A family musical affair
Leah C. Salterio (The Philippine Star) - January 31, 2016 - 9:00am

MANILA, Philippines – The forthcoming Valentine’s concert, Jazz in Love, is a “family musical affair.” Headlined by the grand lady of jazz Annie Brazil, the show will also feature her son, jazz prince Richard Merk. Sharing the stage with them is jazz singer Emcy Corteza, a proud alumna of the UP College of Music.

“Emcy has been part of our extended musical family for a long time now,” Richard smilingly declares. “She has performed a number of times with my mom and I at Merk’s and in different other venues. We all share a passion for jazz and live performing.”

Jazz queen Annie, who considers music as her “life and passion,” proudly agrees. This beaming octogenarian has been based in New Jersey with daughter Rachel Anne Wolfe for a long time now. Yet, Annie isn’t about to throw in the towel when it comes to singing. She continues to perform live whenever and wherever she can — from the US East Coast to Manila.

Valentine’s Day is just perfect for Annie to stage another concert that will surely delight music lovers. “I believe this is also the perfect season not just to reminisce the nostalgic feeling of being in love, but also to remember those loved ones who brought so much joy to our lives,” she says.

Richard, meanwhile, maintains their Valentine show will be a “throwback” for the audience who can go back in time and reminisce the ones they love or express love to their current special someone.

The show also features Annie’s son Richard Merk


“Audiences watch Valentine shows to be entertained, so artists can showcase their talents on this special day, with love mainly as their theme,” he shares. “We can even interact with the audience to ask what is their theme song or are they still in love? This show is interactive.”

Although they have performed all together many times, Annie considers it a “great privilege and honor” to share the stage with great and respected musicians. “At the end of the day, we share the common objective to bring joy to our dear audience,” she says.

Richard feels it’s an endearing and welcoming experience to share the stage with his mom and fellow artists like Emcy. “It is different each time we sing together. Like in the jazz genre, there is an element of spontaneity and freshness, creativity and passion.”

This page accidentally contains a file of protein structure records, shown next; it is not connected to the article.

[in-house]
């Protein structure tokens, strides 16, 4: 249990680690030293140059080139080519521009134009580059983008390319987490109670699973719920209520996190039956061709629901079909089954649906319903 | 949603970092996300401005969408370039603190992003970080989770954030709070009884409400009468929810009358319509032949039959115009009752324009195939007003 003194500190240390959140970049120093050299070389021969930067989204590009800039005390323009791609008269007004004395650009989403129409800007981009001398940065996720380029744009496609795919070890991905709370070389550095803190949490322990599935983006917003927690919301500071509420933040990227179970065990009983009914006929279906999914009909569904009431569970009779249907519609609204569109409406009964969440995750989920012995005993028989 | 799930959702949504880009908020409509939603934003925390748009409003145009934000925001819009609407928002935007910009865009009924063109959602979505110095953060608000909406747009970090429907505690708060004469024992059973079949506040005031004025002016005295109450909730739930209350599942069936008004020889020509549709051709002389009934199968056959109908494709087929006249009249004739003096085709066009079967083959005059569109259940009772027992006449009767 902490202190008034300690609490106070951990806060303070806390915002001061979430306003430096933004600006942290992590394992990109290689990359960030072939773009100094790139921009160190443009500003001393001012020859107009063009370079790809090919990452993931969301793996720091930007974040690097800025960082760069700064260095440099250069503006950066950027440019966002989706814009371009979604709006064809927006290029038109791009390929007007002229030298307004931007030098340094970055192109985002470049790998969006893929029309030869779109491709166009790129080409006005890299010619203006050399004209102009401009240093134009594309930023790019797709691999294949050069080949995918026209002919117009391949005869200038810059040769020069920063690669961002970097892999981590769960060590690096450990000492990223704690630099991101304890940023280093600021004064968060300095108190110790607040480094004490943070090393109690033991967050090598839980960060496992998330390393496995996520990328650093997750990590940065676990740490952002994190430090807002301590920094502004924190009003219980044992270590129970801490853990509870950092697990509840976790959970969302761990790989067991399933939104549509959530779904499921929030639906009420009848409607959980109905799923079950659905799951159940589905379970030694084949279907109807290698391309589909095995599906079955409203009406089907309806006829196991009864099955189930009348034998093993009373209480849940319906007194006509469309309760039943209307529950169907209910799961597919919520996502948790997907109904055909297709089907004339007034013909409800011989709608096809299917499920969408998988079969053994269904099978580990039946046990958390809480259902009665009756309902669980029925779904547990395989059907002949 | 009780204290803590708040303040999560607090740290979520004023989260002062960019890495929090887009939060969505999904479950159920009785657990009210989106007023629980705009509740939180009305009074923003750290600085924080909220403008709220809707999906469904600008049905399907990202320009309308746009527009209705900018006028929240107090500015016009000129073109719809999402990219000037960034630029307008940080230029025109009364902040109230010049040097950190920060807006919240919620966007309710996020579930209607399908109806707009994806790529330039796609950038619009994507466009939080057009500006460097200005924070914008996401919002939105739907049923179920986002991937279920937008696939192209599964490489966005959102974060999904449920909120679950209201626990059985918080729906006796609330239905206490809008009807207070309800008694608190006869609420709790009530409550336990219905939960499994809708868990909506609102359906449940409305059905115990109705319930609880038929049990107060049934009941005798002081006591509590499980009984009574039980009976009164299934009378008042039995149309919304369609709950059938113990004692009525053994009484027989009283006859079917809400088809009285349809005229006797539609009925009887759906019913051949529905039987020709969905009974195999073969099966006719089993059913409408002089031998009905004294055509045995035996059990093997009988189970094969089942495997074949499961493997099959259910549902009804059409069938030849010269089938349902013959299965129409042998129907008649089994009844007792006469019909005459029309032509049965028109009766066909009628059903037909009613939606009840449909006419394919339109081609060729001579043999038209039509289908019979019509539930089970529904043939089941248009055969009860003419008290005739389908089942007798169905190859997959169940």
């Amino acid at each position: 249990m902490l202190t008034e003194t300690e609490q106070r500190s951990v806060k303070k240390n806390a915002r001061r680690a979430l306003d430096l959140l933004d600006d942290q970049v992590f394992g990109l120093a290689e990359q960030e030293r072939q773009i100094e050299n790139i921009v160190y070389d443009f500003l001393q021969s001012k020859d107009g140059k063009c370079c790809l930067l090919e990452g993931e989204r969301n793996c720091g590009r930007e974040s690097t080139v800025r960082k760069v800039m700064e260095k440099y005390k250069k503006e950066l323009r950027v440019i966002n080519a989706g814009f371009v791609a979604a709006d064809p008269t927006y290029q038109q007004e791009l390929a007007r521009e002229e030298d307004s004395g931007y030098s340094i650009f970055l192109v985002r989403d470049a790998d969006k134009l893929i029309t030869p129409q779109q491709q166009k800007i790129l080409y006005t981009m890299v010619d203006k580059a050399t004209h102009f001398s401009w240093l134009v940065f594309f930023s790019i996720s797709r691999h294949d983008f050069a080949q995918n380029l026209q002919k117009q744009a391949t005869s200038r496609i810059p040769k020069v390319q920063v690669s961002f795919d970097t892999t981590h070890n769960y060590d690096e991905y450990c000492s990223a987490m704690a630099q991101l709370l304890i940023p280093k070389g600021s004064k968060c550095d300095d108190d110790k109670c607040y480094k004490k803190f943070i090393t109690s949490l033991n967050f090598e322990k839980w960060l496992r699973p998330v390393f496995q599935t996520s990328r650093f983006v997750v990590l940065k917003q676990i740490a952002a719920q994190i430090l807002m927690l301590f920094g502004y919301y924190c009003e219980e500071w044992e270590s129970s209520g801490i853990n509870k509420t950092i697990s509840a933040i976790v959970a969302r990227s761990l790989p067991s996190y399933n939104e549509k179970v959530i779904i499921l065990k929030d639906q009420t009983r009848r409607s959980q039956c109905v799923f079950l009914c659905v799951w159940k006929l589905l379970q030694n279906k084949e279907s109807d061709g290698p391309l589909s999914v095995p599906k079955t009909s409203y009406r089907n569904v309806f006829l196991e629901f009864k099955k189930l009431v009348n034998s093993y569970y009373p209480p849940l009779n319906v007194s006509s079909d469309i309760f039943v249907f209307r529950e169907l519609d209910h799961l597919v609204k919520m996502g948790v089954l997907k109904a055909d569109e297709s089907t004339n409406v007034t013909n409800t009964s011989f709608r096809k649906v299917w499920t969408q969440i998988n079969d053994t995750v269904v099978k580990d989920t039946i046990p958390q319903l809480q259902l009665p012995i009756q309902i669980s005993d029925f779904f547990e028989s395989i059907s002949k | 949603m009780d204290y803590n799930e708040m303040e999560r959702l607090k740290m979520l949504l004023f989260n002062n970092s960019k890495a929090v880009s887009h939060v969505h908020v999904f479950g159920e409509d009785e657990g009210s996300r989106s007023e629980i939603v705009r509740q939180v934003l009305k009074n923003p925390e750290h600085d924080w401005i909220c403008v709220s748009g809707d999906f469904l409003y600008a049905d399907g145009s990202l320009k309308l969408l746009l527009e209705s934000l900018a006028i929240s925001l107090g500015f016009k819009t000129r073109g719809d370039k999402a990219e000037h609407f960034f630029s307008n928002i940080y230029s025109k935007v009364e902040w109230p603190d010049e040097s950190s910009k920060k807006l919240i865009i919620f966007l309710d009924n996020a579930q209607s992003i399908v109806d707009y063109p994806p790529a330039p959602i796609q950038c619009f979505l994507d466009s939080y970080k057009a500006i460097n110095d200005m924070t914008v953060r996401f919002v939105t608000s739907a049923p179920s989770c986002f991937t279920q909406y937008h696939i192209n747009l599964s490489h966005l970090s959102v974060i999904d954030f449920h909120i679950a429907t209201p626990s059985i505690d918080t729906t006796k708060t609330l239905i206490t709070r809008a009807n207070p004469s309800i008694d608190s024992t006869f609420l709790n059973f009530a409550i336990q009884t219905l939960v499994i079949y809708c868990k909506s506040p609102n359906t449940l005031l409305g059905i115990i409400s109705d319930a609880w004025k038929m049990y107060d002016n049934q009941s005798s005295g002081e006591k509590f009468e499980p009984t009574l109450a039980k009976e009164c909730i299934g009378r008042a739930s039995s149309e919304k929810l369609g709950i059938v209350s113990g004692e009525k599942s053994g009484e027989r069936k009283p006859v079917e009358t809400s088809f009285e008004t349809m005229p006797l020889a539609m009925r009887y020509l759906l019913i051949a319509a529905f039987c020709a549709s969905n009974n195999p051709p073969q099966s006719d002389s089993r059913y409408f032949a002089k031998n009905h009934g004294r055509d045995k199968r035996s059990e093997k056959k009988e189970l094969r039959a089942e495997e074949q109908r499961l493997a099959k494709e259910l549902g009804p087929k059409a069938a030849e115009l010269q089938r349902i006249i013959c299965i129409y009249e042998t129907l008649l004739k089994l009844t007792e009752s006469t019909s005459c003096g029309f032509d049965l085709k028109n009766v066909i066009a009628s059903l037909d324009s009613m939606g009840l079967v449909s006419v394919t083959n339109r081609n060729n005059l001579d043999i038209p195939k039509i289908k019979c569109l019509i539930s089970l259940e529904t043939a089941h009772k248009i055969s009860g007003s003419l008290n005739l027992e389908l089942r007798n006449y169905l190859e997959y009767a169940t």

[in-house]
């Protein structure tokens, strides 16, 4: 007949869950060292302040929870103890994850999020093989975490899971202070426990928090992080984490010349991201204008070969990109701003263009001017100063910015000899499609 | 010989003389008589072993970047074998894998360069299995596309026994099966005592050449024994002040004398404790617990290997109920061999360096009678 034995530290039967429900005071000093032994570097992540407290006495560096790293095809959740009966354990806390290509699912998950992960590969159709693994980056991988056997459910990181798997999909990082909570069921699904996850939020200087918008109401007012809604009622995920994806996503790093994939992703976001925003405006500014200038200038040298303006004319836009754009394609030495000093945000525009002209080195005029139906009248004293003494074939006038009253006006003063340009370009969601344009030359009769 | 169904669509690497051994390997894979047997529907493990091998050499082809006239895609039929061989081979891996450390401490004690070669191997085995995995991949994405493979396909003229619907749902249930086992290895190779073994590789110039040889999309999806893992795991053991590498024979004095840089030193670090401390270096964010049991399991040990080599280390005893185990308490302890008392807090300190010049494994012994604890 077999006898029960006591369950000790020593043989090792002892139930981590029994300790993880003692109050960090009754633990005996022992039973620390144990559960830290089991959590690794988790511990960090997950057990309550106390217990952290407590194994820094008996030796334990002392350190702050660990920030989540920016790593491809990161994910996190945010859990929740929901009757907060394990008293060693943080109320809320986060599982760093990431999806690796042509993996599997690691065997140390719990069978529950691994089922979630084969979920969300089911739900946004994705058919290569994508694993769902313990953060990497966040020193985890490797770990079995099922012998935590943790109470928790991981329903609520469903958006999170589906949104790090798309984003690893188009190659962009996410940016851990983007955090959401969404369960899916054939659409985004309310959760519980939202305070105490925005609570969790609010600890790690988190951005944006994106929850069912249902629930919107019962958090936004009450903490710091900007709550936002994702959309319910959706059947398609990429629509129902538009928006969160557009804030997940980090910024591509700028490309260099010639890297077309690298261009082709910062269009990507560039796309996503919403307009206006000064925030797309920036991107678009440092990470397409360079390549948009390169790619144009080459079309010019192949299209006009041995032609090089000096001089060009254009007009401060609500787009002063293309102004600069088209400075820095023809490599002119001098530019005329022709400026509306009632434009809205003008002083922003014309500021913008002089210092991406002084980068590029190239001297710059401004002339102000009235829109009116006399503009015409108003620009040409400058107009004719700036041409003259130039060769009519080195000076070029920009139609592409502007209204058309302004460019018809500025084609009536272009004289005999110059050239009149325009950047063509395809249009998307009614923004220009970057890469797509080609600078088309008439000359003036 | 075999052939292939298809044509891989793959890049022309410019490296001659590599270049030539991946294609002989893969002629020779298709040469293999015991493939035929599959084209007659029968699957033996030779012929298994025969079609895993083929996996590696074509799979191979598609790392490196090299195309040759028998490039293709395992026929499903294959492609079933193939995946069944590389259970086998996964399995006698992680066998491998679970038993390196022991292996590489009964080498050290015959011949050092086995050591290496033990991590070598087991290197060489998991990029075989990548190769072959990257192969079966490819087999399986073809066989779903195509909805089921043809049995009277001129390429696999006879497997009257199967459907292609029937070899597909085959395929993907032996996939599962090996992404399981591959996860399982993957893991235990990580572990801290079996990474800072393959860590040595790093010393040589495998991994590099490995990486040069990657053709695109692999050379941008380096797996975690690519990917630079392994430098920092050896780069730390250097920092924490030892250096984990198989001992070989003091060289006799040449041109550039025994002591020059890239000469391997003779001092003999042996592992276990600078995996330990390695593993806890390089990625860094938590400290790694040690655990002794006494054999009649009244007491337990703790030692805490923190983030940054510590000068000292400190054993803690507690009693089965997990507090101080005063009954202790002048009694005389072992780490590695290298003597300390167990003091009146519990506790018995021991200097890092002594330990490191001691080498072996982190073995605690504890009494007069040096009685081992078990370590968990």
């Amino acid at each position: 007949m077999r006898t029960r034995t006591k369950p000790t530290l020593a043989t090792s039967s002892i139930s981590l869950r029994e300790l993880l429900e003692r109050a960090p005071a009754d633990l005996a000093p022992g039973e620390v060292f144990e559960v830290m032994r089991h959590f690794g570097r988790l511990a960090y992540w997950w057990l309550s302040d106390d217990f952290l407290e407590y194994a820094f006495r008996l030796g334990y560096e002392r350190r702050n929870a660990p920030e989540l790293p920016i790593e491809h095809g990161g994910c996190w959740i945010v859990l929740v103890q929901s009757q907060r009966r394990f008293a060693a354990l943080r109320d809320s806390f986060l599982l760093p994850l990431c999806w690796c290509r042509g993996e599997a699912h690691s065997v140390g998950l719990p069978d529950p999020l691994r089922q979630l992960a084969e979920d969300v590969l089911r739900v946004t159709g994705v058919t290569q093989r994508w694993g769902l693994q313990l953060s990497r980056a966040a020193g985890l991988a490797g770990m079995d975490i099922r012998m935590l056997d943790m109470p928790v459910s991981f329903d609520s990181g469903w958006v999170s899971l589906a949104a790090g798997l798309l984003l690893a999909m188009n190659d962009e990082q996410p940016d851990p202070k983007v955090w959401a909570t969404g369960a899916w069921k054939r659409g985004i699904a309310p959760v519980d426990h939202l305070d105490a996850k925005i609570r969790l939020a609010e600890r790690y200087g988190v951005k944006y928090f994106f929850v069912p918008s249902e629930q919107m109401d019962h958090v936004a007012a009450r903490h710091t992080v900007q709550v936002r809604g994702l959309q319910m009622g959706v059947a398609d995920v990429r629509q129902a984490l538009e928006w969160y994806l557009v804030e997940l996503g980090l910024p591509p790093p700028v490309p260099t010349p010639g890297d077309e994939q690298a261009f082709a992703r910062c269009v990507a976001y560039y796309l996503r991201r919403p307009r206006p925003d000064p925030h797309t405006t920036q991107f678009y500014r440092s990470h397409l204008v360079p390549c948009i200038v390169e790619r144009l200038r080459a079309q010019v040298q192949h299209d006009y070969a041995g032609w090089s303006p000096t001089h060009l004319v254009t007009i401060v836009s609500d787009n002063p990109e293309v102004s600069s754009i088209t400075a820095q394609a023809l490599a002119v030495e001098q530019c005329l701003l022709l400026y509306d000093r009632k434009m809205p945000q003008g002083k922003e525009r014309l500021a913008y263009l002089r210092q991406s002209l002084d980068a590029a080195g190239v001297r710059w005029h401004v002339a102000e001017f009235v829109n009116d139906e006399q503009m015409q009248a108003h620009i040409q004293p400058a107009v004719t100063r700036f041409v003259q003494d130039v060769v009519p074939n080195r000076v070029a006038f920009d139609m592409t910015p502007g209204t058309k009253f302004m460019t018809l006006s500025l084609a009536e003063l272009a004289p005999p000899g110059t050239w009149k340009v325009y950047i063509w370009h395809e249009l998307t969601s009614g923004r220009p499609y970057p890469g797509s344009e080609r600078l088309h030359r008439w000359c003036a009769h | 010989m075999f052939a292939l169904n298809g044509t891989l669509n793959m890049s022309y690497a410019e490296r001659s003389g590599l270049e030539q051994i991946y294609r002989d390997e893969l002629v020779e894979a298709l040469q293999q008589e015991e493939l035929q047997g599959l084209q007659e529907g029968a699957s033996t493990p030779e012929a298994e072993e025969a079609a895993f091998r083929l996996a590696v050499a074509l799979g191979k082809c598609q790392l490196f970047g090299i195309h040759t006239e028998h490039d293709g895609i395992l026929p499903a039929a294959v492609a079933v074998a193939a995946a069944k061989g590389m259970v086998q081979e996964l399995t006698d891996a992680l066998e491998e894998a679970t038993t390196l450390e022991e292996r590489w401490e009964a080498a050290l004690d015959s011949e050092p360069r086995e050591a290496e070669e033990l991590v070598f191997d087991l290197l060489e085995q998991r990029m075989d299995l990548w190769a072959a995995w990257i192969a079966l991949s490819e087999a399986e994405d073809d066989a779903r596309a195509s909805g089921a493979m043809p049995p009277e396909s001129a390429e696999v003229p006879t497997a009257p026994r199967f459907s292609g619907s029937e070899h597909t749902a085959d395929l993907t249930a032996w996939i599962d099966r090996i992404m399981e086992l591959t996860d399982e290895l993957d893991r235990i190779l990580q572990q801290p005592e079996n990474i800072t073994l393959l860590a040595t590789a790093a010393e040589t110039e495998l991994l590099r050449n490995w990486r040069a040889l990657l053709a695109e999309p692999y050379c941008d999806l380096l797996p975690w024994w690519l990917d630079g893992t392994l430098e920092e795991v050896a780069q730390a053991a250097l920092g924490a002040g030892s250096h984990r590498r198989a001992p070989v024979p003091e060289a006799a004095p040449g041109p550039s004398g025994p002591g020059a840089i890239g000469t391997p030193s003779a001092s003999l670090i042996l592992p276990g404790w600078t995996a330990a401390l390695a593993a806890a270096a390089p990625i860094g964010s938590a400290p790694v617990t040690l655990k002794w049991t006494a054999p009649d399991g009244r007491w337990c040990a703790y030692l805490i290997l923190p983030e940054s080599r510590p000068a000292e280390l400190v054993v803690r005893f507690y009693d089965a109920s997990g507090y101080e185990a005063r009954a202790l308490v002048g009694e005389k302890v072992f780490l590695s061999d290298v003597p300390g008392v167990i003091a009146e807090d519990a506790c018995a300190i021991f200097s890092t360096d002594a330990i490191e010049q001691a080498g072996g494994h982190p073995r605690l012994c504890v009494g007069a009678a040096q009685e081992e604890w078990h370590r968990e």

Emcy, for her part, says she feels “humbled and honored” when she shares the stage with other artists and musicians. “Singing and performing is one gesture to show passion, love and intimacy in a special season like Valentine’s Day,” she says.

Artists who have inspired and influenced her include Ella Fitzgerald, The Carpenters, Patti Austin, Jane Monheit and Manhattan Transfer, to name a few.

Annie remembers her conversation with the late jazz great Duke Ellington. “He said there are only two kinds of music, good or bad. Of course, I go for the good one.”

Richard, who’s a self-confessed Beatles fan and known as the “Al Jarreau” of the Philippines, says he has his own, unique style of performing. Yet, he also listens to James Taylor, Sting, Tony Bennett, Frank Sinatra and even Sam Smith, Ariana Grande and Adele.

Richard assures the audience will be listening to love songs in Jazz in Love, although he doesn’t normally render this kind of repertoire in other concerts. The audience can even request their favorite tunes.

The dinner-concert, Jazz in Love, is presented by Laurel Media and goes onstage on Feb. 13, 8 p.m. at the Laurel House at the 515 Laurel St. corner Shaw Blvd., Brgy. Wack Wack, Mandaluyong City. The show will also feature session musicians Elhmir Saison on piano, Mar Dizon on drums and Colby dela Calzada on bass.

Asked how they like to be remembered, Emcy replies, “As a musician rather than a singer because that’s what I am — pure, eloquent and simple, not aggressive.”

Richard maintains, “I’d like to be remembered as a friend and entertainer. I’d like to give back the gift of music, which God gave me. I’d like to share my blessings to others through singing.”

Meanwhile, Annie insists she’d rather be remembered as plain Annie Brazil, not as jazz queen. “Queens are only for beauty queens.”

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